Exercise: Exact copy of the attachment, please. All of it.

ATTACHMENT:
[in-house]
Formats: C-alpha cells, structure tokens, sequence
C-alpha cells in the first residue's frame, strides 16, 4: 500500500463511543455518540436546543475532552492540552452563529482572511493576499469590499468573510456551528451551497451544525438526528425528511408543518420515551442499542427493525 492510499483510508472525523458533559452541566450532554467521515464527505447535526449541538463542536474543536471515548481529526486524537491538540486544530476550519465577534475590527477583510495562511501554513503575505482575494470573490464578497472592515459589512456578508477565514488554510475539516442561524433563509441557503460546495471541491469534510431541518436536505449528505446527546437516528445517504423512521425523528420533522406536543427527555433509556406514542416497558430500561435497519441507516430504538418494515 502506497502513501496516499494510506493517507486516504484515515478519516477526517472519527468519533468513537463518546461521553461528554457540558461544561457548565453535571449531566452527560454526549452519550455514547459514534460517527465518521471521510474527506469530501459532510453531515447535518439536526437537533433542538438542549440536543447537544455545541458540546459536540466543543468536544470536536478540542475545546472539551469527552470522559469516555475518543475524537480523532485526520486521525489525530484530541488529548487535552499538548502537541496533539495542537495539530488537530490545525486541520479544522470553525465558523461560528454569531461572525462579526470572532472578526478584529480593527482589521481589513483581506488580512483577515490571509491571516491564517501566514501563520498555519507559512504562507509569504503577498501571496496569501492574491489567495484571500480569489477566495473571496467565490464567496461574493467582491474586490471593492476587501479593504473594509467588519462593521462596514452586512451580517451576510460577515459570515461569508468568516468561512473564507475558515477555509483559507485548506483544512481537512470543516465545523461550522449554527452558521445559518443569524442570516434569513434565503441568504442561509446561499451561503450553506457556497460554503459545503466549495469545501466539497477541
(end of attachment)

[in-house]
Formats: C-alpha cells, structure tokens, sequence
C-alpha cells in the first residue's frame, strides 16, 4: 500500500463511543455518540436546543475532552492540552452563529482572511493576499469590499468573510456551528451551497451544525438526528425528511408543518420515551442499542427493525 492510499483510508472525523458533559452541566450532554467521515464527505447535526449541538463542536474543536471515548481529526486524537491538540486544530476550519465577534475590527477583510495562511501554513503575505482575494470573490464578497472592515459589512456578508477565514488554510475539516442561524433563509441557503460546495471541491469534510431541518436536505449528505446527546437516528445517504423512521425523528420533522406536543427527555433509556406514542416497558430500561435497519441507516430504538418494515 502506497502513501496516499494510506493517507486516504484515515478519516477526517472519527468519533468513537463518546461521553461528554457540558461544561457548565453535571449531566452527560454526549452519550455514547459514534460517527465518521471521510474527506469530501459532510453531515447535518439536526437537533433542538438542549440536543447537544455545541458540546459536540466543543468536544470536536478540542475545546472539551469527552470522559469516555475518543475524537480523532485526520486521525489525530484530541488529548487535552499538548502537541496533539495542537495539530488537530490545525486541520479544522470553525465558523461560528454569531461572525462579526470572532472578526478584529480593527482589521481589513483581506488580512483577515490571509491571516491564517501566514501563520498555519507559512504562507509569504503577498501571496496569501492574491489567495484571500480569489477566495473571496467565490464567496461574493467582491474586490471593492476587501479593504473594509467588519462593521462596514452586512451580517451576510460577515459570515461569508468568516468561512473564507475558515477555509483559507485548506483544512481537512470543516465545523461550522449554527452558521445559518443569524442570516434569513434565503441568504442561509446561499451561503450553506457556497460554503459545503466549495469545501466539497477541